Background: Death within 90 days after total hip replacement is rare but might be avoidable dependent on patient and treatment factors. We assessed whether a secular decrease in death caused by hip replacement has occurred in England and Wales and whether modifiable perioperative factors exist that could reduce deaths.
Methods: We took data about hip replacements done in England and Wales between April, 2003, and December, 2011, from the National Joint Registry for England and Wales. Patient identifiers were used to link these data to the national mortality database and the Hospital Episode Statistics database to obtain details of death, sociodemographics, and comorbidity. We assessed mortality within 90 days of operation by Kaplan-Meier analysis and assessed the role of patient and treatment factors by Cox proportional hazards model.
Findings: 409,096 primary hip replacements were done to treat osteoarthritis. 1743 patients died within 90 days of surgery during 8 years, with a substantial secular decrease in mortality, from 0·56% in 2003 to 0·29% in 2011, even after adjustment for age, sex, and comorbidity. Several modifiable clinical factors were associated with decreased mortality according to an adjusted model: posterior surgical approach (hazard ratio [HR] 0·82, 95% CI 0·73-0·92; p=0·001), mechanical thromboprophylaxis (0·85, 0·74-0·99; p=0·036), chemical thromboprophylaxis with heparin with or without aspirin (0·79, 0·66-0·93; p=0·005), and spinal versus general anaesthetic (0·85, 0·74-0·97; p=0·019). Type of prosthesis was unrelated to mortality. Being overweight was associated with lower mortality (0·76, 0·62-0·92; p=0·006).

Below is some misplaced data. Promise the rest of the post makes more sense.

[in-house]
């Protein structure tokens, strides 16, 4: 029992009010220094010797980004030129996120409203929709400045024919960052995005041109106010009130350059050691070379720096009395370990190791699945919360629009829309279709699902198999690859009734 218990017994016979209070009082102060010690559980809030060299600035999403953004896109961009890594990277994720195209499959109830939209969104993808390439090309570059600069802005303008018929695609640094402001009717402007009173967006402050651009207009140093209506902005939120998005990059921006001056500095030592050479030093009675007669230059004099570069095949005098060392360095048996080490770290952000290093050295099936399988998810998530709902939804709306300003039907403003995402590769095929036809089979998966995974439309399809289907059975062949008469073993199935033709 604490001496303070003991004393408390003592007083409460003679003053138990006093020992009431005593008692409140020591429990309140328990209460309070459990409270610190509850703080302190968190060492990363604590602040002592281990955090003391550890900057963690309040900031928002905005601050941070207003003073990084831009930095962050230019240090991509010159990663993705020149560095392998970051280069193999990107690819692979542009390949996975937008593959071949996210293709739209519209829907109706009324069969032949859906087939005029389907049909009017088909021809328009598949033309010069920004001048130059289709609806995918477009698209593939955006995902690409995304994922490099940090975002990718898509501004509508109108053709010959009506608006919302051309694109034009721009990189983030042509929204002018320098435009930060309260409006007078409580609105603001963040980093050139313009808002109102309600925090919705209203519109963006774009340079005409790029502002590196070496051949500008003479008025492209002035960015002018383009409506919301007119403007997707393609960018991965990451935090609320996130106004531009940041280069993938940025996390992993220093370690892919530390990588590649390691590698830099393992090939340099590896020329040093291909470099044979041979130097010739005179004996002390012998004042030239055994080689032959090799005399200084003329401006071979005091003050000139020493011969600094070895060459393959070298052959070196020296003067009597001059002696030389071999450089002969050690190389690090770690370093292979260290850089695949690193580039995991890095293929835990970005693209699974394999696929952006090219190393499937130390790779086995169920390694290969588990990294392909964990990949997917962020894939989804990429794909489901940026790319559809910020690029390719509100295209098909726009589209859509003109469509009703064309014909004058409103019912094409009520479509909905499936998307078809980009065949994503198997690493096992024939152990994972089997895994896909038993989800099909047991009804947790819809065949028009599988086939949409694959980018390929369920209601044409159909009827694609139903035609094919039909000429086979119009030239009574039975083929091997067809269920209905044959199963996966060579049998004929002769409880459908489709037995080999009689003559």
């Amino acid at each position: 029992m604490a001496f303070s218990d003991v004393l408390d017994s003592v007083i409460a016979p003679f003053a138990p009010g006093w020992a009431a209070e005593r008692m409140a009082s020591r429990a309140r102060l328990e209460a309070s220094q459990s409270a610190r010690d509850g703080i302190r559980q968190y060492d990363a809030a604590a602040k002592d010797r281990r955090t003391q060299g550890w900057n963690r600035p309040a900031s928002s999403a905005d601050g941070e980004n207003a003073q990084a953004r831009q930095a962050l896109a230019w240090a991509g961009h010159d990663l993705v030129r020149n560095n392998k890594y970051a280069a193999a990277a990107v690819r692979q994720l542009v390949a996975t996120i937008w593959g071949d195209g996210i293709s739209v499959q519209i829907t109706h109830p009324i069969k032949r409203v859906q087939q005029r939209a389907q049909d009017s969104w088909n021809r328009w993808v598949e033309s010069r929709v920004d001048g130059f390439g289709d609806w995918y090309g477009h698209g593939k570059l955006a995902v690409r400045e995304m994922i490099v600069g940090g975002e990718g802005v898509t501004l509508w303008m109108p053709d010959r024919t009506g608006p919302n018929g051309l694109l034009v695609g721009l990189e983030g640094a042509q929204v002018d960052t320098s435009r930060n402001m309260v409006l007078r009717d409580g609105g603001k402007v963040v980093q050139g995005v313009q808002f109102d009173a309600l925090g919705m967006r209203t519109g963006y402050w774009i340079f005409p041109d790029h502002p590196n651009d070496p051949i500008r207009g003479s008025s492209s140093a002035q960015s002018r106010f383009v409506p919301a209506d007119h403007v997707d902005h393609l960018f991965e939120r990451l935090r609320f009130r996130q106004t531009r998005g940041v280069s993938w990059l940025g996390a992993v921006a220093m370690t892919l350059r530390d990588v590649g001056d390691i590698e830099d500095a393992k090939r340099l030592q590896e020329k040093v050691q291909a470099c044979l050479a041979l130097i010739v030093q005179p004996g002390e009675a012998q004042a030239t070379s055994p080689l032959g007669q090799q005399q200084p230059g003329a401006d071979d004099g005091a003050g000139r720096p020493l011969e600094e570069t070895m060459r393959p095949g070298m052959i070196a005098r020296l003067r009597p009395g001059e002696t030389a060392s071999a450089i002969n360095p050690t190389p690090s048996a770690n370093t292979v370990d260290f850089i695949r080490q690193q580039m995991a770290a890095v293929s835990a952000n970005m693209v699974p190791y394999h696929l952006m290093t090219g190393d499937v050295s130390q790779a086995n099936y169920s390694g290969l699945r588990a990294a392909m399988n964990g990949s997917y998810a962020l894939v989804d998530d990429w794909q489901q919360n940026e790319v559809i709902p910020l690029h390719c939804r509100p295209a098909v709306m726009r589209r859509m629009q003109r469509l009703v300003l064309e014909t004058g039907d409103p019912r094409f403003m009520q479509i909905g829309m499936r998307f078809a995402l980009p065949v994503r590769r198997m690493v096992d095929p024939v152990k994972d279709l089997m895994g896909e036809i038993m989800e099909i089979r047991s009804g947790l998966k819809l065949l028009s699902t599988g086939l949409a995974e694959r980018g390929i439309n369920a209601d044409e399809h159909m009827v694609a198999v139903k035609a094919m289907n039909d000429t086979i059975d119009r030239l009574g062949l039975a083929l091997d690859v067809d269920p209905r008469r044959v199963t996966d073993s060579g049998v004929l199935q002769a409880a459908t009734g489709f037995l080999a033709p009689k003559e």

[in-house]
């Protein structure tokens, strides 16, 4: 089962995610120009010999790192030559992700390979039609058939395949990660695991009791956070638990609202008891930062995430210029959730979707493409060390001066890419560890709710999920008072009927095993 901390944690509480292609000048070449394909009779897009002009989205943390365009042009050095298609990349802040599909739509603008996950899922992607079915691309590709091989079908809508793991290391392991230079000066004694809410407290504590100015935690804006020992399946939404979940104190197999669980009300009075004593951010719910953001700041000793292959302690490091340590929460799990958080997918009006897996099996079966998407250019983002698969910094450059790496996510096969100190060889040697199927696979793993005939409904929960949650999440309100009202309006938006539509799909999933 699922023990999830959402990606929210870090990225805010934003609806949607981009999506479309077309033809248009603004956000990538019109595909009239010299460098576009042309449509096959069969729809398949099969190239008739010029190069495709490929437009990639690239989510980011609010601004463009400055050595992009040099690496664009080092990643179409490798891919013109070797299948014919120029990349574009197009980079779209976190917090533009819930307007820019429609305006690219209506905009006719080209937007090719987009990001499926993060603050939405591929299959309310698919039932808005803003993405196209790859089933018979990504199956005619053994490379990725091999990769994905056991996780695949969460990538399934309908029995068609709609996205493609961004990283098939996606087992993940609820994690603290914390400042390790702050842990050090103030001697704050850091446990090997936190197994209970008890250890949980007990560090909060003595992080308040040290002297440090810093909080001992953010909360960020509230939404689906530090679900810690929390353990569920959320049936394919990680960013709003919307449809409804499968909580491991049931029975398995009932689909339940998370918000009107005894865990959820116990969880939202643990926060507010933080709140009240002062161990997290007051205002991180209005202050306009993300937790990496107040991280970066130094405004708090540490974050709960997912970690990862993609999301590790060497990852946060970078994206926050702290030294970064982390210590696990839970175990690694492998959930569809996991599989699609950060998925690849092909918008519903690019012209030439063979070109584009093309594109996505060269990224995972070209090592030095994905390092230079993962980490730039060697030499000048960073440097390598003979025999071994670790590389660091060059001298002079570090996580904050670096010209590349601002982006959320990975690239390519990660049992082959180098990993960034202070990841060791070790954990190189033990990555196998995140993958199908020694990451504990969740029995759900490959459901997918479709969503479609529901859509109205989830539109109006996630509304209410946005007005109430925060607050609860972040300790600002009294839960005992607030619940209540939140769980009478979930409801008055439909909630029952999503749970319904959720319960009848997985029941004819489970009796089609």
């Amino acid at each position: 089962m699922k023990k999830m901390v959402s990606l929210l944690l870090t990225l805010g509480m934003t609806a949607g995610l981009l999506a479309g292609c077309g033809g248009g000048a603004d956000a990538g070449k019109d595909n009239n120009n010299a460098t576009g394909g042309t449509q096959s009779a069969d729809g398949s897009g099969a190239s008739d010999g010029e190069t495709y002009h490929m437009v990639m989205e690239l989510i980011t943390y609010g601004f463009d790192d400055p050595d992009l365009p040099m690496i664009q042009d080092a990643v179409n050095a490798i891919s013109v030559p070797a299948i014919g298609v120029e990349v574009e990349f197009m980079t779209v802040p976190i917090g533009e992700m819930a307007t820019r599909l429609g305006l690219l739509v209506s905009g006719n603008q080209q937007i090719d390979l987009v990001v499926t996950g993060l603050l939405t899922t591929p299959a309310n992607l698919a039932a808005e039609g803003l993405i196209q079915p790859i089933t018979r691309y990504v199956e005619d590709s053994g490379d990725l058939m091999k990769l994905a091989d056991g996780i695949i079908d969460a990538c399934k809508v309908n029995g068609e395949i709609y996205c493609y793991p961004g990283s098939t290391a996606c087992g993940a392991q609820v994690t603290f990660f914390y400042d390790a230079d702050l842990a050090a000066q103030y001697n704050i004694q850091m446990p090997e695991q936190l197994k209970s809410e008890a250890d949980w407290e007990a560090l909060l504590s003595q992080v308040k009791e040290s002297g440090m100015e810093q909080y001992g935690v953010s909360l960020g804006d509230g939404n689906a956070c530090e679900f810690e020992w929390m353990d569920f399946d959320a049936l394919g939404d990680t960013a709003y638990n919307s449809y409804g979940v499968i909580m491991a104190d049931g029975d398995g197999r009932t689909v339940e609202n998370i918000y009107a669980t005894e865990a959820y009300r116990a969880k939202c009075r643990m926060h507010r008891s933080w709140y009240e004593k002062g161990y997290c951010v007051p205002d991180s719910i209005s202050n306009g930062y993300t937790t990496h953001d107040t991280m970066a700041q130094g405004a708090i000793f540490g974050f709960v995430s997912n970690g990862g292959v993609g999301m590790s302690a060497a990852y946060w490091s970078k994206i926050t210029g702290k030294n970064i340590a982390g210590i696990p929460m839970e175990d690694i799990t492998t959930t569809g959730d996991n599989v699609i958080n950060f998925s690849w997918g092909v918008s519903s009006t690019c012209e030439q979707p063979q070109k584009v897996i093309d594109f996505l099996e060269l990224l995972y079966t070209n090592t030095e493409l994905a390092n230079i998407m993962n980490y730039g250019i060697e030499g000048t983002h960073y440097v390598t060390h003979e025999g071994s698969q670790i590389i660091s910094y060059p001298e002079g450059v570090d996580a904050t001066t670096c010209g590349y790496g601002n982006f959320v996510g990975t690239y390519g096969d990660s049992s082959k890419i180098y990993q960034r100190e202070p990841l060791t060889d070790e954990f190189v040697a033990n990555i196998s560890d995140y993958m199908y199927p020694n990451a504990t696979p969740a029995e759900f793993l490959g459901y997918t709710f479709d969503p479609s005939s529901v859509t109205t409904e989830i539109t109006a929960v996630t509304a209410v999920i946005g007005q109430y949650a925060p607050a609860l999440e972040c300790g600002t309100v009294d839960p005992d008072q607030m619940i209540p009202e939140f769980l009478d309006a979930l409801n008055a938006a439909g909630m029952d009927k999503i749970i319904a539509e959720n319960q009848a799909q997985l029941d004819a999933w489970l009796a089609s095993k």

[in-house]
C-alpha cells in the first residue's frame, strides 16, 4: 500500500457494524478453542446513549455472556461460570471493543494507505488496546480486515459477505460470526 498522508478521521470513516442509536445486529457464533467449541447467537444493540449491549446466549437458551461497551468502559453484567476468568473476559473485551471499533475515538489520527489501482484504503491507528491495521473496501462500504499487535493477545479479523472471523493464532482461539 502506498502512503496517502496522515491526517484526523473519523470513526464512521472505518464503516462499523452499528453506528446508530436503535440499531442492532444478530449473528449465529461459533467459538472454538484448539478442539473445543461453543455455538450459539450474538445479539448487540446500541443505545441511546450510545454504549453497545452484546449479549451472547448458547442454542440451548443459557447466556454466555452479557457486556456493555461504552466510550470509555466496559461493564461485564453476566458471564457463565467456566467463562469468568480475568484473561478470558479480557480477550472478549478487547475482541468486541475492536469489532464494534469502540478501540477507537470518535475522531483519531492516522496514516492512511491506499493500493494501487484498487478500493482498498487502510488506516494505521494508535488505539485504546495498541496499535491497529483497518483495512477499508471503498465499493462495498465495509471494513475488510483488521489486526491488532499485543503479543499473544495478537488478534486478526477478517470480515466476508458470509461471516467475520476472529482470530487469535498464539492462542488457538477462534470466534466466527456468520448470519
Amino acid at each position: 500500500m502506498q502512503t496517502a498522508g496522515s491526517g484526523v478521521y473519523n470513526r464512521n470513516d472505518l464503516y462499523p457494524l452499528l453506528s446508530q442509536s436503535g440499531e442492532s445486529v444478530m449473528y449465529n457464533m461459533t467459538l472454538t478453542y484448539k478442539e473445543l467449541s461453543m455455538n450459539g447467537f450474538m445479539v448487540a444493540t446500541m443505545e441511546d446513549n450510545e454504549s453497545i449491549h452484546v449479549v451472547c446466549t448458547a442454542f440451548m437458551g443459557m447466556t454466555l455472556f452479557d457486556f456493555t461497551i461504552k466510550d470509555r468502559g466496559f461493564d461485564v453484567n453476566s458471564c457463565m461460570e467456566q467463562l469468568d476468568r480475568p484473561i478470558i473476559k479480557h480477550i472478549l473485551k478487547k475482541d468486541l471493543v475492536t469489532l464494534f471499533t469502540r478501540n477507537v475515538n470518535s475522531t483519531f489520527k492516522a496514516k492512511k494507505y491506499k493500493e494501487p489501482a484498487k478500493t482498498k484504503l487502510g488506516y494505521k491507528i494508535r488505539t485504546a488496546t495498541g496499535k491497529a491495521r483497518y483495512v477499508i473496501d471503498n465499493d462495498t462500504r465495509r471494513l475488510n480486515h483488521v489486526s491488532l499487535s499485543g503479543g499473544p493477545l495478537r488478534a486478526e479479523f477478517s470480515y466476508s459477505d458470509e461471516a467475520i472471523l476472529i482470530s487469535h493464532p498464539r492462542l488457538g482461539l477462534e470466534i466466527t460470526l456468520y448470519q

Interpretation: Postoperative mortality after hip joint replacement has fallen substantially. Widespread adoption of four simple clinical management strategies (posterior surgical approach, mechanical and chemical prophylaxis, and spinal anaesthesia) could, if causally related, reduce mortality further.
Funding: National Joint Registry for England and Wales.
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